Thanks, everyone, for your continued enthusiasm about my podcast, Antiquitas. I hope you enjoyed the third and final episode of my three-part series on “How to Win A War,” this one on Clausewitz, the most important military thinker of modern times. Now, let’s turn back to antiquity.
Last time, in the first of four posts, we met Cleopatra and got an introduction to her art of power politics. In today’s post, we’ll marvel at her boldness, her ambition, and her ability to leverage her assets to get ahead. We meet her first leading man – Caesar.
Cleopatra met him in the royal palace in Alexandria. The year was 48 BC. At the time, Gaius Julius Caesar was the man of the hour. By conquering Gaul, he became Rome’s greatest general. His rivals then tried to drive him from power, but Caesar fought back: the result was civil war. Caesar’s enemies more than matched his resources but not his skill in combat. He crushed them on the field of battle in Greece in the summer of 48 BC. His leading rival, Gnaeus Pompey, escaped to Egypt, where he had friends. Caesar followed in hot pursuit. But he was too late.
“Sex and power often go together.”
Just before Caesar arrived, Egypt’s King Ptolemy XIII had Pompey assassinated, thereby cheating Caesar of the chance of effecting Pompey’s surrender. That could have proven invaluable since Pompey’s allies were still at large and in control of more than enough resources to continue the war. Deprived of his opportunity, Caesar was angry and broke; he needed money to pay his soldiers. Ptolemy refused but his sister, Cleopatra, was another matter. She had inherited the throne with Ptolemy when their father died three years earlier, but then her brother drove out Cleopatra and forced her into exile. She wanted to return, and she saw her chance. But first she had to see Caesar without getting captured.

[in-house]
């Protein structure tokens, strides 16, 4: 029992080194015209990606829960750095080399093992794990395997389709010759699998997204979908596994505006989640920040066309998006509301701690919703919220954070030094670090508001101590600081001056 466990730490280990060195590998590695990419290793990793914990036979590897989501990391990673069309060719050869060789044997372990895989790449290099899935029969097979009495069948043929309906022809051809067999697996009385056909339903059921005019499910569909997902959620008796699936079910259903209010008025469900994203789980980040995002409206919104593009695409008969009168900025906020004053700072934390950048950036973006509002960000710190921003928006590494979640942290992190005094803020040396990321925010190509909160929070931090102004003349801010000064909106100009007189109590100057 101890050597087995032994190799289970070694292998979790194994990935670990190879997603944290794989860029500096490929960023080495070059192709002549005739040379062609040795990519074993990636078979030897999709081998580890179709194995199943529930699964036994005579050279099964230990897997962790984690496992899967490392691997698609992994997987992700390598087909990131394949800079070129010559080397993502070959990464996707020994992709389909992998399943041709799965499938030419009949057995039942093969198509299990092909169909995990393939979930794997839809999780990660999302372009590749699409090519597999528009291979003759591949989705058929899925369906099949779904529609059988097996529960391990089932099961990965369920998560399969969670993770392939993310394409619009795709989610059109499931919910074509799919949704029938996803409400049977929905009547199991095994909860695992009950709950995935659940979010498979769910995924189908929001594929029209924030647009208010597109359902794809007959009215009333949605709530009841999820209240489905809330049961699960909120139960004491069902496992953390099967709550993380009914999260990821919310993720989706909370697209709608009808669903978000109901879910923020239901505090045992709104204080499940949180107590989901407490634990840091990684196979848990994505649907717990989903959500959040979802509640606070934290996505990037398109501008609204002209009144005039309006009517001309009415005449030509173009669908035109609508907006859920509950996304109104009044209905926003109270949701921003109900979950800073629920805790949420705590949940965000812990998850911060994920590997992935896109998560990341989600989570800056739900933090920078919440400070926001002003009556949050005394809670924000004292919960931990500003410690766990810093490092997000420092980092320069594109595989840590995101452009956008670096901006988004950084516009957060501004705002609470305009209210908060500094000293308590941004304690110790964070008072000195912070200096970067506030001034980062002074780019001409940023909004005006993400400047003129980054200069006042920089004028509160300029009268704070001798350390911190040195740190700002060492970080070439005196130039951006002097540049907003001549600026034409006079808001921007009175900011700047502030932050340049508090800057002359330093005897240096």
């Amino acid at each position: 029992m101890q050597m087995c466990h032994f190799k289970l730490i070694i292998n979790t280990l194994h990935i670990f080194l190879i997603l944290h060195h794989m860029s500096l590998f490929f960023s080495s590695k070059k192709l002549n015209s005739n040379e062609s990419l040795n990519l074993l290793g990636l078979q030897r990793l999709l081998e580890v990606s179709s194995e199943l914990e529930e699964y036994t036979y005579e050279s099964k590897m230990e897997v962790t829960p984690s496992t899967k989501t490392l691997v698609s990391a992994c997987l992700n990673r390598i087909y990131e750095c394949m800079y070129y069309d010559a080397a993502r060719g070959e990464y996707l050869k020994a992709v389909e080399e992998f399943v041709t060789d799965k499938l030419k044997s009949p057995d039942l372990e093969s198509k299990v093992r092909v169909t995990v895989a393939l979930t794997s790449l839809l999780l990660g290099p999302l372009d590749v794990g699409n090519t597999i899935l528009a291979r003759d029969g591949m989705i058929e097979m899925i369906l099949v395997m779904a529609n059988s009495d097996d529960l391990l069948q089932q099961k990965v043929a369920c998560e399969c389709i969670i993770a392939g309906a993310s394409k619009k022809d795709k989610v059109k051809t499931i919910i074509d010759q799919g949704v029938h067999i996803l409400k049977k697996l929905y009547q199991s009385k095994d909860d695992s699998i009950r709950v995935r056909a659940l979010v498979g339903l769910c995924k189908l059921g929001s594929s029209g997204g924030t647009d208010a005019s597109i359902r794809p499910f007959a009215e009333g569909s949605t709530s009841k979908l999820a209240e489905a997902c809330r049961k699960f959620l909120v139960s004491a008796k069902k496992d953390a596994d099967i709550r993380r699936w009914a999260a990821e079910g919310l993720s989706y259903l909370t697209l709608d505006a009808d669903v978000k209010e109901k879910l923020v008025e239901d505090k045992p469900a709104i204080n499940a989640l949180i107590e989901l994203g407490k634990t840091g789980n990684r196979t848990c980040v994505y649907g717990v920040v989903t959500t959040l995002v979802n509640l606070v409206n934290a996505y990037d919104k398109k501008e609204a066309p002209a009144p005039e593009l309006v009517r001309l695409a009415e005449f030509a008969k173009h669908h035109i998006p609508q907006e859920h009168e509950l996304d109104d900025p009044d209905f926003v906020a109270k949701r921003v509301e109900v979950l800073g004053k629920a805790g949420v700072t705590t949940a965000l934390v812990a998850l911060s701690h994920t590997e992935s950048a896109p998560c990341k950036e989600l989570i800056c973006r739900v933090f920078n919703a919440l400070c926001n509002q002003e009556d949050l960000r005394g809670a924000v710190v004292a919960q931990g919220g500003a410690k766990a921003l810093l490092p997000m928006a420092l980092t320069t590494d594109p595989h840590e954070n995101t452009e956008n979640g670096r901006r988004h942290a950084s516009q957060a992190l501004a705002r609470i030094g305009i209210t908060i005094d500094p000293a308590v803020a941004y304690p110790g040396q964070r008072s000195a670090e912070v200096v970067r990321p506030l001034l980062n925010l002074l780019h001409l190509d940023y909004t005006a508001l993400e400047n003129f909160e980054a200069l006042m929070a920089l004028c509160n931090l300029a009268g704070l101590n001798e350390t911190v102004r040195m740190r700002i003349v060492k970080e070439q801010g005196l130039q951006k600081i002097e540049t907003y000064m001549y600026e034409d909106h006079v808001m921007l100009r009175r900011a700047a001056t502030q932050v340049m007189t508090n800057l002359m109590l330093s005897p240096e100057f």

The solution was having herself smuggled into the palace in Alexandria. Cleopatra was, covered, as one story has it, in bed linens. They were unrolled in front of Caesar and – voilà! – there was Cleopatra. As we’ll see, Cleopatra has few rivals when it comes to mastering entrances and exits. As for her willingness to take risks, Cleopatra stands out in that category as well. Perhaps only Caesar, a risk-lover himself, is her equal. No wonder there was an instant affinity between the two.
Cleopatra was 21, charming if perhaps not beautiful, persuasive, and immensely intelligent. She combined the glory that was Greece with the glamour that was Egypt. At 52, Caesar was at the height of his powers. He was brilliant, sharp, and an accomplished ladies’ man. He was also a Roman and the most powerful man in the Mediterranean world. Cleopatra needed a mighty Roman ally. Caesar needed money and a friendly monarch on the Egyptian throne. We don’t know who seduced whom, but it would be surprising if the two of them hadn’t fallen into each other’s arms.
There followed a whirlwind romance. When Caesar and Cleopatra were together, the parties often went on until first light. They cruised together on the Nile on her state barge.
Cleopatra’s brother struck back, and it came down to war. By spring 47 BC, after hard fighting in Alexandria and the Nile Delta, Caesar was master of Egypt. And Cleopatra was Queen of Egypt, her brother having drowned in the Nile after being defeated in battle. Cleopatra had to share the throne with another, much younger brother for a while, Ptolemy XIV, but he died within a few years, perhaps on her order. There was also a sister, a bitter rival who fought against Cleopatra in 47 BC and was sent into exile.